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Don Wade

Don Wade has covered Memphis sports since 1998, voted on Baseball's Hall of Fame and the Heisman Trophy, and remains stunned his Kansas City Royals won a second World Series in his lifetime.

Top 35 recruiting class earns Memphis women's basketball coach Melissa McFerrin more time

But two-year contract extension also represents a ticking clock

By Updated: April 26, 2019 10:24 PM CT | Published: April 26, 2019 9:55 AM CT

Eleven years ago, then-Memphis athletic director R.C. Johnson offered Melissa McFerrin the job she still holds today: Head coach of the Memphis women’s basketball program.

She remembers hesitating, reluctant for the same reason recruits have been wary in the years since – Elma Roane Fieldhouse, an old lady of a basketball barn that the women’s team still calls home.

“As nostalgic as it is, it is in the bottom 10 percent of all facilities in the country and that was 10 years ago,” McFerrin said. “It’s a major factor.”

One that is easy for casual observers to forget, perhaps because so few of them have even set foot inside the place.

“We don’t forget,” she said. “It’s not something you recruit to; it is something you recruit in spite of.”

New opportunity

McFerrin now has a Top 35 recruiting class on the way – the highest-ranked class in her time here – and all things considered, that’s pretty remarkable.

Substantial renovations to Elma Roane Fieldhouse are coming and that helps. Still, it’s tough to sell recruits on what they can’t yet see.

This past week, Memphis athletic director Tom Bowen gave McFerrin a new two-year contract extension. And to be blunt, it raised eyebrows among some media and fans.

Her overall record is 177-174, but more concerning is that the program is on a three-year losing streak and has not made a single NCAA appearance during her tenure.

In February 2018, the U of M’s student newspaper, The Daily Helmsman, called for McFerrin to exit at the end of that season in an opinion piece written under the headline: “McFerrin’s minutes are up.”

She returned and the team lost 20 games for the second season in a row.

But strong recruiting classes have the potential to change everything.

Look no further than what men’s coach Penny Hardaway has been doing and the excitement over a top-tier class led by James Wiseman.

So, now on the women’s side there is also renewed hope.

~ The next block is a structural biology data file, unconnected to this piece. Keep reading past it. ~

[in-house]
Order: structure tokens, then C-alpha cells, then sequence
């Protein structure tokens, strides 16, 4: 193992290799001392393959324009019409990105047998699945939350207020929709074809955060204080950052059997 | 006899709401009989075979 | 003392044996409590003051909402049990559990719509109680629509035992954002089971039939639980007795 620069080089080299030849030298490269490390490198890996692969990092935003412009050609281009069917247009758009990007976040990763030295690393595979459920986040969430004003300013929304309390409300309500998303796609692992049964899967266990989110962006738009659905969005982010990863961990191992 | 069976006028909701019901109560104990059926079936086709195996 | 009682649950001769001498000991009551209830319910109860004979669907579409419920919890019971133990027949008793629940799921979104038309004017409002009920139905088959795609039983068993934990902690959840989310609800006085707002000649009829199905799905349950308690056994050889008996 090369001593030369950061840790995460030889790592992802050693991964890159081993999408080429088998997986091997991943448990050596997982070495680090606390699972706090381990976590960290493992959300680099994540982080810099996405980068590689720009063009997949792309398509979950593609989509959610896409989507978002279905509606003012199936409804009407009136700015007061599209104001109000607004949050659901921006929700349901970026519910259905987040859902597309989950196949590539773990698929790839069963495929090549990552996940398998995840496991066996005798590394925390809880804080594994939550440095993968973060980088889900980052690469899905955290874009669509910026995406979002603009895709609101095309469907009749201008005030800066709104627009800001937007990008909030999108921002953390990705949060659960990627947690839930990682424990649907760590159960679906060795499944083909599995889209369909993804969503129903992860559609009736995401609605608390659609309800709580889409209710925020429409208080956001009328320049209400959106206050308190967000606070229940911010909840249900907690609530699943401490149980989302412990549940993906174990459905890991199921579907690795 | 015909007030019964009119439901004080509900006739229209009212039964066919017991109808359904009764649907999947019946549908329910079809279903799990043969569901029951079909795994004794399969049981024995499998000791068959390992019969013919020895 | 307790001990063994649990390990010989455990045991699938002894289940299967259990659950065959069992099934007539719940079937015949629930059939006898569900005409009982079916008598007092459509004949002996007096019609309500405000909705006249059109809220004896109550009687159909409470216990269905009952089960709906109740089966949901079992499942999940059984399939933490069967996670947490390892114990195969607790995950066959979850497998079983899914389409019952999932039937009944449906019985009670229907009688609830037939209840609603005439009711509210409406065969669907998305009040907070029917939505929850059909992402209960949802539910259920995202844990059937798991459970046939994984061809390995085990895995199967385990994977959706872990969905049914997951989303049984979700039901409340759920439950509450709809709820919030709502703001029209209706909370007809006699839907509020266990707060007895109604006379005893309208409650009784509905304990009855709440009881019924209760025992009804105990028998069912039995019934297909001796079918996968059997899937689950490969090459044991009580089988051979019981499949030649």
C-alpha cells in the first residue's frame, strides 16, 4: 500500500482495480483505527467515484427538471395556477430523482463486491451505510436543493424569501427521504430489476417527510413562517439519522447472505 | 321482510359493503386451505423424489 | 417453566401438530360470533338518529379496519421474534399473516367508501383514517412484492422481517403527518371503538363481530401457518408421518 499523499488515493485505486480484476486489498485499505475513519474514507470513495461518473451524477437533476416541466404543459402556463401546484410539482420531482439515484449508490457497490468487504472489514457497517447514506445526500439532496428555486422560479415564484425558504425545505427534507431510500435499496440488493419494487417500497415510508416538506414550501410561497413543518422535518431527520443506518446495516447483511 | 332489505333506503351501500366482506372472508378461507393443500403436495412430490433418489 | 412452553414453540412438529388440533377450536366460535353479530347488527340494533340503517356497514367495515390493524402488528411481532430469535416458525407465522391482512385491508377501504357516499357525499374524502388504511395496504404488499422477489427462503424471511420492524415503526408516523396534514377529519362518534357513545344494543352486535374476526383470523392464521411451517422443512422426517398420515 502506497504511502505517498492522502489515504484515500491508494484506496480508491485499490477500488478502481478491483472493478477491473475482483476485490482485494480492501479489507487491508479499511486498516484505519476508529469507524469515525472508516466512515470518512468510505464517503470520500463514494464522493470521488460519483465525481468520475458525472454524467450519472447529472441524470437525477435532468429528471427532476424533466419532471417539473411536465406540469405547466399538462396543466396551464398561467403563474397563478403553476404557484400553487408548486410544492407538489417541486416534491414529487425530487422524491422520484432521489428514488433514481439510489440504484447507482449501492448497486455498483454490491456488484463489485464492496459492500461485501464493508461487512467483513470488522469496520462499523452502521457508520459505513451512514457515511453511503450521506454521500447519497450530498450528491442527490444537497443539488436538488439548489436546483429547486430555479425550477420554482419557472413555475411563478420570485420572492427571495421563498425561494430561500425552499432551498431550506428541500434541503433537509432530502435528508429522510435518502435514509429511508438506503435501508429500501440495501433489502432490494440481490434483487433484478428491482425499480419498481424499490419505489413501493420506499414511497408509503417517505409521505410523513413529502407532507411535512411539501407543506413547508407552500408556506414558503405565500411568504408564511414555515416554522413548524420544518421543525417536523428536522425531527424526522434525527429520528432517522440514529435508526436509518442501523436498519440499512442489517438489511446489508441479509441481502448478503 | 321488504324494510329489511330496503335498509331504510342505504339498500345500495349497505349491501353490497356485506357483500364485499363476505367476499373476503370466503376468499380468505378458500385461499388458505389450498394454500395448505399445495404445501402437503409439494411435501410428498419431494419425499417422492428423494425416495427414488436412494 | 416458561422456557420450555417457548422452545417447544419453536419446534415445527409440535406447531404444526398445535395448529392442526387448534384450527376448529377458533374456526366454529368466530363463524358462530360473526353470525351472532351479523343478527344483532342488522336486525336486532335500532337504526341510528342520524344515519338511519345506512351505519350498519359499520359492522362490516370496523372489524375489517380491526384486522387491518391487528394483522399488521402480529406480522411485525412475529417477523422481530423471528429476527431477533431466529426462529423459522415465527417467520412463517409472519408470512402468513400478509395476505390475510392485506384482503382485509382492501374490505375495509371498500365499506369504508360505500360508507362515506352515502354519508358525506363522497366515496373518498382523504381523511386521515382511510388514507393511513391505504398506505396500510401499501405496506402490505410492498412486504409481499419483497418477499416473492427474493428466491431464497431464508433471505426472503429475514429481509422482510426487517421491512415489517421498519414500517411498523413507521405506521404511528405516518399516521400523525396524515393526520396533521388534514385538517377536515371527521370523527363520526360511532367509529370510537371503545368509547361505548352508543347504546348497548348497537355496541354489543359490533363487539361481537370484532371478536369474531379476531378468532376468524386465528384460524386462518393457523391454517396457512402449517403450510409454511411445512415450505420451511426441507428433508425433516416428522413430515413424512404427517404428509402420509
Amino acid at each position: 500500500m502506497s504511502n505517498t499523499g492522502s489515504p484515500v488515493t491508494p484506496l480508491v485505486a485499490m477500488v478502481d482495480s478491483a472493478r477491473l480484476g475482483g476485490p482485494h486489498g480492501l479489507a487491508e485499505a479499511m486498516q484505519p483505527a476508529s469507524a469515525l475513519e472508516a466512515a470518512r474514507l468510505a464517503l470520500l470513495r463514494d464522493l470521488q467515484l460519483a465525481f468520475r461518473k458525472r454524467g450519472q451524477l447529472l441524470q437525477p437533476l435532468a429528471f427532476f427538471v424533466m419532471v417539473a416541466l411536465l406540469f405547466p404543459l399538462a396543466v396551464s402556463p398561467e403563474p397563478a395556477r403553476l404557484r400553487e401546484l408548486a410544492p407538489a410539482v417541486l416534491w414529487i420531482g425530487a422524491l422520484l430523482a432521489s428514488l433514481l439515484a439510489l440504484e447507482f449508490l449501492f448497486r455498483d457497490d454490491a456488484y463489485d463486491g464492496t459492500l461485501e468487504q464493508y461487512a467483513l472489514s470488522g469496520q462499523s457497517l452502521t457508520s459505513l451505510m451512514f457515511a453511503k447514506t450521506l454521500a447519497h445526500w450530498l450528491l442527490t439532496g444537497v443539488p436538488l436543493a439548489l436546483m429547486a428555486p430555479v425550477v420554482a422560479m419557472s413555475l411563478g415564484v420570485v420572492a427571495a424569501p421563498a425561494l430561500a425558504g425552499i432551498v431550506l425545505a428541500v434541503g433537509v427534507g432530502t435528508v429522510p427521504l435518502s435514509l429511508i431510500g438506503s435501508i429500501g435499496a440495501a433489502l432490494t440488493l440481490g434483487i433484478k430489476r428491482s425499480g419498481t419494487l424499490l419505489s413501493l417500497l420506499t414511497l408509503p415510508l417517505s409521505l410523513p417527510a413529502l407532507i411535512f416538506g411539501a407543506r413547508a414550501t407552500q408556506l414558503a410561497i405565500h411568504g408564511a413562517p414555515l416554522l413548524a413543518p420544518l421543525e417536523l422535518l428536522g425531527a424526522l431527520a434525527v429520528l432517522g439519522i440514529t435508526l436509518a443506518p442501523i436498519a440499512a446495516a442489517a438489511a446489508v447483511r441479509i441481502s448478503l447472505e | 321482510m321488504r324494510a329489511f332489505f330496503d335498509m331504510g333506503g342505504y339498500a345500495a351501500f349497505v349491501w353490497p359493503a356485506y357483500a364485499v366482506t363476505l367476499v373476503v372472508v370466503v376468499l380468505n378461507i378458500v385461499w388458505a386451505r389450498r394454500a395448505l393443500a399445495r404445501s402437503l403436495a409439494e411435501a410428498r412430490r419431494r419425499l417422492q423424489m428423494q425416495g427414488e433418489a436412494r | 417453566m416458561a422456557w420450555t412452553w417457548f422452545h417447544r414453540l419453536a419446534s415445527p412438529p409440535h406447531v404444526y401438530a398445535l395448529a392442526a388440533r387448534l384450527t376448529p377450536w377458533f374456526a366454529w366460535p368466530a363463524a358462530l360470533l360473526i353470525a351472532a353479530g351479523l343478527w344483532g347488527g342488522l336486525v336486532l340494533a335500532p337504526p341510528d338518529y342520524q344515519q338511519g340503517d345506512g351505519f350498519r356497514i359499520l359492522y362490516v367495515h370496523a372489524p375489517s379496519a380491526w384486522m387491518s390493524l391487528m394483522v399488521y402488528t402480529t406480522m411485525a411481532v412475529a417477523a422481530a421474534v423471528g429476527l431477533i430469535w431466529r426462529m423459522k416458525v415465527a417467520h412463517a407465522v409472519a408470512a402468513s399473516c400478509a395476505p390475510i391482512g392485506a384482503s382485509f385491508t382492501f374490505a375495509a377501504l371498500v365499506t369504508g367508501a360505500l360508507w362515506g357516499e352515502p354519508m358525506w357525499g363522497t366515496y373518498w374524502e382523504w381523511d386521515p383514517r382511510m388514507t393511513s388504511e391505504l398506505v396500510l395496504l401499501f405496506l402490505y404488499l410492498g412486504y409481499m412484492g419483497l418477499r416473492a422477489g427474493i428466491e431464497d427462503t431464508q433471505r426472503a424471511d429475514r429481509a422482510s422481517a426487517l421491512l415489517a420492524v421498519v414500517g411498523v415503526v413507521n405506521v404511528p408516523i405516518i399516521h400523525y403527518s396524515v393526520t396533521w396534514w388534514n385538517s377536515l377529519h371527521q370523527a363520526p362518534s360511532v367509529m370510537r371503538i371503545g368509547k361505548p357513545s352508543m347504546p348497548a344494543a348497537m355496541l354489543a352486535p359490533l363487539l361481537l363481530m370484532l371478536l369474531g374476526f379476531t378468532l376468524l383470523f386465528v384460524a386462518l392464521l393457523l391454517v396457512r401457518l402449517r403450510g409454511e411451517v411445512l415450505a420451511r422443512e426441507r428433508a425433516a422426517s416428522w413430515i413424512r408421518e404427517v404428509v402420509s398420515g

And enhanced expectations for the coach, which she welcomes.

“Absolutely,” McFerrin said.

More talent must lead to better results

The dynamic recruiting class is headed by forwards and twin sisters Lanetta and Lanyce Williams (Arlington) and sharpshooting guard Madison Griggs (Houston). There’s a four-star point guard from Canada, Aerial Wilson, and also two junior college transfers in Dulcy Fankham Mendjiadeau (originally from Cameroon) and Keke Hunter.

Lanetta Williams’ decision came down to Memphis and Georgia and though the Williams sisters had expressed a desire to “stay home,” McFerrin took no chances. When she had them and their parents in her home for a visit, she also invited a surprise guest: Penny.

“No introduction required,” she said with laugh. “He just talked about being (a player) at Memphis and how special that is.”

Griggs, too, wanted to stay close, but it probably didn’t hurt that she had Hardaway assistant Mike Miller in her ear (Miller’s sons also play at Houston).

“We’re still gonna be young, but we’re not going to be under-athletic or under-talented,” McFerrin said. “We’ve changed the athleticism on our team dramatically.”

Early in her time here, McFerrin’s teams went to the postseason four straight times and even had a 26-win season.

But since moving from Conference USA to the American Athletic Conference in 2013-14, home to women’s basketball powerhouse Connecticut, McFerrin has had just one winning season and one postseason appearance.

This recruiting class has earned McFerrin more time and she’s also off to a good start with the class of 2020: Olive Branch guard Endya Buford, who just led her team to a state title and was Mississippi’s Gatorade Player of the Year, has committed to Memphis.

But make no mistake: Anything short of a return to the postseason in 2019-20 would be a disappointment (McFerrin’s own words), and she then said: “We should be talking NCAA Tournament, maybe not this year, but next year.”

With more resources going toward the program – improvements already have been made to the fieldhouse locker room, weight room and training room – McFerrin’s hope is that women’s basketball at Memphis is moving into a new phase.

After all, even football was an afterthought before the university finally got serious.

“I ran into Tommy West not too long ago and we had a conversation about that,” she said.

We know the context of West’s last and unvarnished words at Memphis. For him, an emphasis on football came too late.

For McFerrin, this recruiting class earns her another shot – albeit one that comes with a strongly implied two-year deadline.

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Melissa McFerrin University of Memphis women's basketball

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